Music: Carmina Burana
Scenic cantata composed by Carl Orff between 1935 and 1936, based on a collection of medieval poems.The piece lasts about an hour and has serious moments, goofy moments, and more than its share that are pure Narm. The lyrics cover all aspects of medieval life from sex, to drinking to the plight of sentient, talking roasted swans. If you've ever heard them and think that they don't sound a bit like this, you're right. As an unfortunate footnote, it remains the most famous piece of music to emerge from Nazi Germany.It's the money part, "O Fortuna", that people remember, due to it being one of the the most famous examples of Ominous Latin Chanting as well as one of the most overused trailer songs in history, a Standard Snippet for whenever we want to suggest an Epic Movie. It's also a fine example of Canis Latinicus; not only is it in Medieval Latin, which differs greatly from the classical language, but it's also sung with what can best be described as a French accent, stressing the last syllables of each word. In proper Latin, the stress on each word is generally placed on the penultimate syllable, but that doesn't fit well into the music.Carmina Burana can be used for a little bit of musical snobbery, distinguishing the people who recognize the work for what it isnote from those who only know it as the music from The Omen (or Finlandia, or Die Hard 2) or indeed from the Old Spice TV advert for aftershave.note Often parodied.No relation to Kamina, although a combination of the two would undeniably be awesome as hell.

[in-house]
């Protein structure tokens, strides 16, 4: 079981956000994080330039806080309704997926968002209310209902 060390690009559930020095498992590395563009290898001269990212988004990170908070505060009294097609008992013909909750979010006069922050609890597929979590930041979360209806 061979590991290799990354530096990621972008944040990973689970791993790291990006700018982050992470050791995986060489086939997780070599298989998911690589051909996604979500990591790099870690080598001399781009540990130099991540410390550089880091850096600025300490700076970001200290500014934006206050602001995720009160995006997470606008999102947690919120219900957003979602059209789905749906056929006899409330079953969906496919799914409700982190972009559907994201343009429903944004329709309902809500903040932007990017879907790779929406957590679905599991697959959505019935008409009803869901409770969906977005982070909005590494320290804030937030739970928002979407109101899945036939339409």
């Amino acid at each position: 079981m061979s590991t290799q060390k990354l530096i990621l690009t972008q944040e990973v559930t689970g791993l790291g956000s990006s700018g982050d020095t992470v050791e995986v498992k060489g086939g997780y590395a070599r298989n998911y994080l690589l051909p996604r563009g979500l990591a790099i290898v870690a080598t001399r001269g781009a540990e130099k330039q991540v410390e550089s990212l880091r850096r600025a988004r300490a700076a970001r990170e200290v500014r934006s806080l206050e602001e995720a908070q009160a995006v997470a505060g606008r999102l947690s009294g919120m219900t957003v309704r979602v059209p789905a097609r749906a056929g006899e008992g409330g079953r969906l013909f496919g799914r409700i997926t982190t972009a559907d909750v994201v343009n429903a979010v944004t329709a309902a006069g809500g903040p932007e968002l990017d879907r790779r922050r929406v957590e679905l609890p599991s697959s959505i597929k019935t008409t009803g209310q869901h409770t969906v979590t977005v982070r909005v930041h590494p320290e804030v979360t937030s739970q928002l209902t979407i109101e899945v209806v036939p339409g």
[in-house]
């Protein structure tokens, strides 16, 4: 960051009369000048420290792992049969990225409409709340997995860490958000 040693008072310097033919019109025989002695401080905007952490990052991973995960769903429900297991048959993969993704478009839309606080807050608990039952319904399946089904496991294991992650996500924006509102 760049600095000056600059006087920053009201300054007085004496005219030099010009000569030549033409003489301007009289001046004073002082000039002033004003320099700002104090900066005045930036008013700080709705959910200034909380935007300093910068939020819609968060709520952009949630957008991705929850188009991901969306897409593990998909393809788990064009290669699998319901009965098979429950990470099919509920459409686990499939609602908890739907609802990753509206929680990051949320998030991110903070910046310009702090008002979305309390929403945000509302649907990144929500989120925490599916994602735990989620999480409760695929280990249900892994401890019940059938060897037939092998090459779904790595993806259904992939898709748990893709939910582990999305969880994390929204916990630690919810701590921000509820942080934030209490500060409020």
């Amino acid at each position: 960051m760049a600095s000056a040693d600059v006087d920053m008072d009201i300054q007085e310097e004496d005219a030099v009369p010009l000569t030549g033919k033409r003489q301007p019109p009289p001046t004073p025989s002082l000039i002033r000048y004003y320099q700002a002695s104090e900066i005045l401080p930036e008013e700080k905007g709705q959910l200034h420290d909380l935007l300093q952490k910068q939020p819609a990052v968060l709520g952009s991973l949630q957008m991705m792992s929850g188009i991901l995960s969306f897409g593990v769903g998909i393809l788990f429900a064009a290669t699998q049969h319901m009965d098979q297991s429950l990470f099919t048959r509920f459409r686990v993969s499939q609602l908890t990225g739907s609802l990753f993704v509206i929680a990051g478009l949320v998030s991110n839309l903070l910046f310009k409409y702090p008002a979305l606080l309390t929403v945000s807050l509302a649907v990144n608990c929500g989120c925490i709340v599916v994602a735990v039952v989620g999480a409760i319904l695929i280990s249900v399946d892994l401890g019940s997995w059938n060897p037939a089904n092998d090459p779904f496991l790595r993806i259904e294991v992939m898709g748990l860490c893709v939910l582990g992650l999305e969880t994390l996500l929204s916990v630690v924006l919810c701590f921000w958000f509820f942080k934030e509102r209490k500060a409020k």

- "O Fortuna" was the backing music for the Old Spice aftershave advert, which ran in various forms form the 1960's to the 1990's and used the visual image of a surfer catching a wave. Some of the lesser known and more reflective themes from later in the piece accompanied unrelated adverts for products like bread, beer, and margarine; the rustic themes were shoo-ins to demonstrate the age-old purity and traditional values of the foodstuffs involved. Even marge.
- Glory: "Charging Fort Wagner", which plays at the climactic, well, charge on Fort Wagner, is no small homage the Carmina Burana.
- Interview With a Vampire
- Excalibur (the John Boorman film)
- The General's Daughter
- "O Verona" from William Shakespeare's Romeo + Juliet appears to be based on this musical piece.
- Veris Ieta Facies (The joyous face of Spring), a less known cantata from the original piece, plays during the grand finale of the Circle of Blood in Salo or the 120 Days of Sodom.
- The X Factor
- Conan O'Brien's Evil Puppy is just an adorable golden retriever puppy who appears while Carmina Burana plays.
- Used to great effect in Only Fools and Horses to highlight Rodney's suspicions that Del's son Damien is the Antichrist.
- Performed by an amateur symphony orchestra in Kinshasa, Congo, on a 2012 episode of 60 Minutes.
- Glee uses this whenever Sue goes on a rampage.
- An episode of How I Met Your Mother Season 9 has this when Marshall is about to slap Barney...in slow motion.
- Battle Angel Alita, despite being a non-audio medium, nonetheless quotes "O Fortuna" during Den's last charge.